in order to shield the rich creditors and shareholders of these banks from loss, in order to socialize the losses of the frauds and failures and shield them and their assetts from the bankruptcy courts, from price discovery, from fair market writedowns.

in order to pick winners and losers and extend and consolidate control over the whole banking system and its maintain the value of its assets -- keeping the public in hock to failed banks, bailed out with their own extorted tax money!

and allowed to continue to collect on and profit, risk-free, from assets that should and would have been sold in bankruptcy at pennies on the dollar to solvent, prudent competitors, investors, private-placements, funds, etc., and IMMEDIATELY written down to a level slightly above the market-clearing price... thus making the loan both servicable and profitable at the same time.

Mike writes:

On prediction:

Nobody expects economists to precisely predict a crisis. Economists are being blamed not because they failed to predict the crisis but because they ruled it out. Macroeconomic models are being blamed because they did not allow for a crisis. Economists are being blamed for claiming robustness when, in fact, there was fragility.

fundamentalist writes:

So this is what mainstream macro has come to, everything is random and therefore unpredictable? Hayek wrote in his Nobel acceptance speech that we study economics because we want to predict the future to some degree. Now mainstream economists are saying that is futile. So there is no reason to study economics?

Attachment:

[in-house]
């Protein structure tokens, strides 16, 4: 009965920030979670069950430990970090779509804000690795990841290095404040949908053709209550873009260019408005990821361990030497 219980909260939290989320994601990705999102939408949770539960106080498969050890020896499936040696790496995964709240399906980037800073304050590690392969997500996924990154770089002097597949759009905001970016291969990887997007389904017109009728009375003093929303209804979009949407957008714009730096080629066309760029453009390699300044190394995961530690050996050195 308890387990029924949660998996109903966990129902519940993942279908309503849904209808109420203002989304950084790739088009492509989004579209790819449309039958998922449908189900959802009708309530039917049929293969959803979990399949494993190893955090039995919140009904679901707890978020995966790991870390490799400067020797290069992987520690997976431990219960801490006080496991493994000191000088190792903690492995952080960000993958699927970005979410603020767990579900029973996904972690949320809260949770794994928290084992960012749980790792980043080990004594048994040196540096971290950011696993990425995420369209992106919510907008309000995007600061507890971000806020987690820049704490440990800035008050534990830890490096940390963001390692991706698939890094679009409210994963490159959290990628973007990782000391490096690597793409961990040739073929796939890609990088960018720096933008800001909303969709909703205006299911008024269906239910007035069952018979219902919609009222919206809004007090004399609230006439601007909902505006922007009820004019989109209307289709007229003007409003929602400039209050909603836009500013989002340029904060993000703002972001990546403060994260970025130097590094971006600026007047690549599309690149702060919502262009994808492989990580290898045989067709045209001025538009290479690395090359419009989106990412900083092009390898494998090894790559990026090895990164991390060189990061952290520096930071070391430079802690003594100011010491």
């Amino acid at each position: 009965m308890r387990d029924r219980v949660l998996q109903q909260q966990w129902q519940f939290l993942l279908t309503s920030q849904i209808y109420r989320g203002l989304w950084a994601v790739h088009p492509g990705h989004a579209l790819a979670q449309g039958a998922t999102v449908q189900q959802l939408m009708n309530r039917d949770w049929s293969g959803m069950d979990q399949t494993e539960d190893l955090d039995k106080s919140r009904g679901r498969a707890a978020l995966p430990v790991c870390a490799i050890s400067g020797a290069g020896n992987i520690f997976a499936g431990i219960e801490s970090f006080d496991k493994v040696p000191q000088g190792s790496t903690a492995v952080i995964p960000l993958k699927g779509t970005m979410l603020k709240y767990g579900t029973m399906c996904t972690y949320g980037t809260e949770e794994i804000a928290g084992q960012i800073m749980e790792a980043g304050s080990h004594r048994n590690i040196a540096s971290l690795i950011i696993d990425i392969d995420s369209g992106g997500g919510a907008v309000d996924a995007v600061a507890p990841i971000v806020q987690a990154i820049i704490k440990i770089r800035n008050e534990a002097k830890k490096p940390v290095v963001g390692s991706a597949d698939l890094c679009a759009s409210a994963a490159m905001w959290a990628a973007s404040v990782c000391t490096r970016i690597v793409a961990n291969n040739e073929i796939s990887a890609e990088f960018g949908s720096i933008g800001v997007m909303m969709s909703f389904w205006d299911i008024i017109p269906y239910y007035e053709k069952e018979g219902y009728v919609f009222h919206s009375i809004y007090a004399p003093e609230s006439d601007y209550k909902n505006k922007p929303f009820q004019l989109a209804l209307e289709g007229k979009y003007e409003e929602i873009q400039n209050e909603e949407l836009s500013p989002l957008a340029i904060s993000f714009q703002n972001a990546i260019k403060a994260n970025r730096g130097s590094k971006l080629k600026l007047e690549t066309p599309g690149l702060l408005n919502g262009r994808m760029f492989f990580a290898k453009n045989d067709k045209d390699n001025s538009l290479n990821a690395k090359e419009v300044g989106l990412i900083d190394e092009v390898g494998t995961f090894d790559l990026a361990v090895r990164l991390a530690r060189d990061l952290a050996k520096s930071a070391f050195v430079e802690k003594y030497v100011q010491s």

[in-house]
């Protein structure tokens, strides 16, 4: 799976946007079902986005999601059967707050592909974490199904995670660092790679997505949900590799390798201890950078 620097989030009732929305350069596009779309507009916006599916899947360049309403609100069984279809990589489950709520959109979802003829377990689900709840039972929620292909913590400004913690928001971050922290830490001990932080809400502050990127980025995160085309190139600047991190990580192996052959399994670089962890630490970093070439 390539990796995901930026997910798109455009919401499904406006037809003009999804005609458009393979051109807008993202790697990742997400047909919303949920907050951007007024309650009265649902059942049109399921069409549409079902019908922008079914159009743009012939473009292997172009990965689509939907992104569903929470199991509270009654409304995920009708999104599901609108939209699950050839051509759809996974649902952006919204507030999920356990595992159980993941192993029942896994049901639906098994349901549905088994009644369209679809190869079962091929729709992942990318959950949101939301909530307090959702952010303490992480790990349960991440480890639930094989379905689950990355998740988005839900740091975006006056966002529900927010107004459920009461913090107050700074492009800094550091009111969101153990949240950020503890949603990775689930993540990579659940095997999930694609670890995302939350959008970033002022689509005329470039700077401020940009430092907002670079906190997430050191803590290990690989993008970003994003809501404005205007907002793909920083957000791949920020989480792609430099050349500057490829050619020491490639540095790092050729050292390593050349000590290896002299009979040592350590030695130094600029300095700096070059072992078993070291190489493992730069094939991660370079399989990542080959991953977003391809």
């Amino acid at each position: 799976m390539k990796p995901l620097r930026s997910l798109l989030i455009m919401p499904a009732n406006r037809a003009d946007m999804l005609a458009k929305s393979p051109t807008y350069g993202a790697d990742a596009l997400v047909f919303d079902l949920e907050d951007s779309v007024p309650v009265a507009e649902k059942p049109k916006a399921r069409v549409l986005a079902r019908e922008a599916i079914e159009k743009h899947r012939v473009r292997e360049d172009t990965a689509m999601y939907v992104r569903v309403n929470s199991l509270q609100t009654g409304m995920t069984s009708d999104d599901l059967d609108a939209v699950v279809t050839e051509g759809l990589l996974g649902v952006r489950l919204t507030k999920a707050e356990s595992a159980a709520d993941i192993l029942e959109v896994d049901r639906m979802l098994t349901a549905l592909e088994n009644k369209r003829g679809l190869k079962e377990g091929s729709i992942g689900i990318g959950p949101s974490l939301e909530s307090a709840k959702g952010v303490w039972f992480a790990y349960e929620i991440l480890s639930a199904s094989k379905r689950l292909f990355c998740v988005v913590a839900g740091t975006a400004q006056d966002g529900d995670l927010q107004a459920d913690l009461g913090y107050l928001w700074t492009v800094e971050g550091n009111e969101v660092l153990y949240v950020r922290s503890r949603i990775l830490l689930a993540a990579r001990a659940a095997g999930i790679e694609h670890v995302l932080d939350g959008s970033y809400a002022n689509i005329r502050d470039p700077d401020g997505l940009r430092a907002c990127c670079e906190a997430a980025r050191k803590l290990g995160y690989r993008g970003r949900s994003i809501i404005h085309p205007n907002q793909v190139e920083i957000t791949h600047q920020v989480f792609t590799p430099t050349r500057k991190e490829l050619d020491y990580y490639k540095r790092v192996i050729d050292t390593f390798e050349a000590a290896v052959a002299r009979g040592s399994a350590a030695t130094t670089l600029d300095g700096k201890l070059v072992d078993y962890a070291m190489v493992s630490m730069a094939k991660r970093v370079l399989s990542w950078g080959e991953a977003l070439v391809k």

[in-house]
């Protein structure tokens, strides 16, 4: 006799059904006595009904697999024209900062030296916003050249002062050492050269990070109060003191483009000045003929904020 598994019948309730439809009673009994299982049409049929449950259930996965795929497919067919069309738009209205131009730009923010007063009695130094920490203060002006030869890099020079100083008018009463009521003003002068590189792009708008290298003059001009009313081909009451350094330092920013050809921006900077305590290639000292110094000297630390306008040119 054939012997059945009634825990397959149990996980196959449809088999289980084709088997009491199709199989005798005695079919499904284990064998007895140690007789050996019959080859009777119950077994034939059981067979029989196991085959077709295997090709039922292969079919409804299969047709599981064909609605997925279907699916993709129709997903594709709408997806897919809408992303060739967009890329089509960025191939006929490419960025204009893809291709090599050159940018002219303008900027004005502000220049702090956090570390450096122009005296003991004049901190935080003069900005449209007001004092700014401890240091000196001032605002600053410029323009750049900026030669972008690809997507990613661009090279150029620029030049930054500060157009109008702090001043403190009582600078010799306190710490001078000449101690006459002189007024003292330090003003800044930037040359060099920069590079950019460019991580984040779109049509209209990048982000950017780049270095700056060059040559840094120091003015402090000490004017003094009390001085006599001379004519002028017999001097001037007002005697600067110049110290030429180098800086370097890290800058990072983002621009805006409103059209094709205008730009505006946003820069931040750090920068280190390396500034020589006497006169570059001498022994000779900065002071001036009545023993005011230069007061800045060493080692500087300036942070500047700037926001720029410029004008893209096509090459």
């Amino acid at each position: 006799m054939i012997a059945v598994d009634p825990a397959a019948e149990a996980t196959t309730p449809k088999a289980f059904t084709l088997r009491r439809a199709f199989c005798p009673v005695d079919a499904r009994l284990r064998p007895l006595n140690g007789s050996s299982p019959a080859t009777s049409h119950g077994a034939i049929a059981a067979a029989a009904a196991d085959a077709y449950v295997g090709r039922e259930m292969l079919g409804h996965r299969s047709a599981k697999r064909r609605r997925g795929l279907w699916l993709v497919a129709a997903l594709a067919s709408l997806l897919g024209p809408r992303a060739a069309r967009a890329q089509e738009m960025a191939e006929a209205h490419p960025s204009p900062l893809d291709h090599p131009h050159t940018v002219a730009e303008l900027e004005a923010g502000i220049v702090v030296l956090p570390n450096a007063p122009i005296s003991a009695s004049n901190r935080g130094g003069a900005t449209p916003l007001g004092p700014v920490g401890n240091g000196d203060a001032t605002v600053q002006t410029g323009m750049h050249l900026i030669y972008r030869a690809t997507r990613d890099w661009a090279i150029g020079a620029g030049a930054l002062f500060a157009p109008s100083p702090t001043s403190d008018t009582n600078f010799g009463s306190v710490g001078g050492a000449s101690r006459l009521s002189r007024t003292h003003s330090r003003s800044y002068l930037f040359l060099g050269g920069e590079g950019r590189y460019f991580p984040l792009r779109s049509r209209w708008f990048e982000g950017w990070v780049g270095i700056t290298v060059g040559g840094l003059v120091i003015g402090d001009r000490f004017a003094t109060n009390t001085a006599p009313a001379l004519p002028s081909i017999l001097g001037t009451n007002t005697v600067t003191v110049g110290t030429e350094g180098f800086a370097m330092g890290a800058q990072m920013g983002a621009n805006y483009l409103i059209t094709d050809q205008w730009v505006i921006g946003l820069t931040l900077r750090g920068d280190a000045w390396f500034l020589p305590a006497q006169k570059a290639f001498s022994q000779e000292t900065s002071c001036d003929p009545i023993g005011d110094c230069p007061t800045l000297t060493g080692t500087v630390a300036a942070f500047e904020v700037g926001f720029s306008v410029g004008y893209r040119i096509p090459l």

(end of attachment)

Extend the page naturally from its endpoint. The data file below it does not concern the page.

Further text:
Mainstream econ cannot predict crises only because we do not understand their causes. And if mainstream econ doesn’t understand the causes, it also doesn’t know what prescriptions to take to fix the economy after the crises start. A medical doctor would be guilty of malpractice if he prescribed a treatment for an illness he didn’t understand. Mainstream economists are guilty of malpractice when they recommend monetary pumping as the cure for all economic disorders, even though they admit that they do not understand the underlying malady.

That crises are random events means nothing more than that the causes are two numerous and their interactions too complex for us to grasp. If that is true, then how does it follow that a single solution, monetary pumping, is always the cure for every crisis?